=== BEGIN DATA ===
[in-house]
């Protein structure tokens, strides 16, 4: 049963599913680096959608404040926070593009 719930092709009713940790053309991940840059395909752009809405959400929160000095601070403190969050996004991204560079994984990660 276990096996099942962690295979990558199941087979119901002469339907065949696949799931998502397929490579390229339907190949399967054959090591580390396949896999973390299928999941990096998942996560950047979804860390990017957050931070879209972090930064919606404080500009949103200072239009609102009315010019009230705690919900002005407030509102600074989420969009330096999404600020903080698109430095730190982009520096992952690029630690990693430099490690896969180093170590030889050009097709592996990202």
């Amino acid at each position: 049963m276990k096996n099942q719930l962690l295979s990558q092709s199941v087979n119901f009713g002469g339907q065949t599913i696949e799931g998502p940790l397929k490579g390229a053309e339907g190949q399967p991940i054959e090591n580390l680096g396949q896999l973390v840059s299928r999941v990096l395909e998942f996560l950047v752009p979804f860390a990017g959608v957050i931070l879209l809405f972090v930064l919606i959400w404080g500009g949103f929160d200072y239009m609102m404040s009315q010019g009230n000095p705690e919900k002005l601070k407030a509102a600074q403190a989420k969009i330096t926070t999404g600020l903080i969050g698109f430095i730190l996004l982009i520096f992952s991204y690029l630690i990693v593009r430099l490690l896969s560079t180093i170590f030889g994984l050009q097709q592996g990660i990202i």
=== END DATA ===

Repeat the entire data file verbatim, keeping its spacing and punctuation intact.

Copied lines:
[in-house]
């Protein structure tokens, strides 16, 4: 049963599913680096959608404040926070593009 719930092709009713940790053309991940840059395909752009809405959400929160000095601070403190969050996004991204560079994984990660 276990096996099942962690295979990558199941087979119901002469339907065949696949799931998502397929490579390229339907190949399967054959090591580390396949896999973390299928999941990096998942996560950047979804860390990017957050931070879209972090930064919606404080500009949103200072239009609102009315010019009230705690919900002005407030509102600074989420969009330096999404600020903080698109430095730190982009520096992952690029630690990693430099490690896969180093170590030889050009097709592996990202």
């Amino acid at each position: 049963m276990k096996n099942q719930l962690l295979s990558q092709s199941v087979n119901f009713g002469g339907q065949t599913i696949e799931g998502p940790l397929k490579g390229a053309e339907g190949q399967p991940i054959e090591n580390l680096g396949q896999l973390v840059s299928r999941v990096l395909e998942f996560l950047v752009p979804f860390a990017g959608v957050i931070l879209l809405f972090v930064l919606i959400w404080g500009g949103f929160d200072y239009m609102m404040s009315q010019g009230n000095p705690e919900k002005l601070k407030a509102a600074q403190a989420k969009i330096t926070t999404g600020l903080i969050g698109f430095i730190l996004l982009i520096f992952s991204y690029l630690i990693v593009r430099l490690l896969s560079t180093i170590f030889g994984l050009q097709q592996g990660i990202i």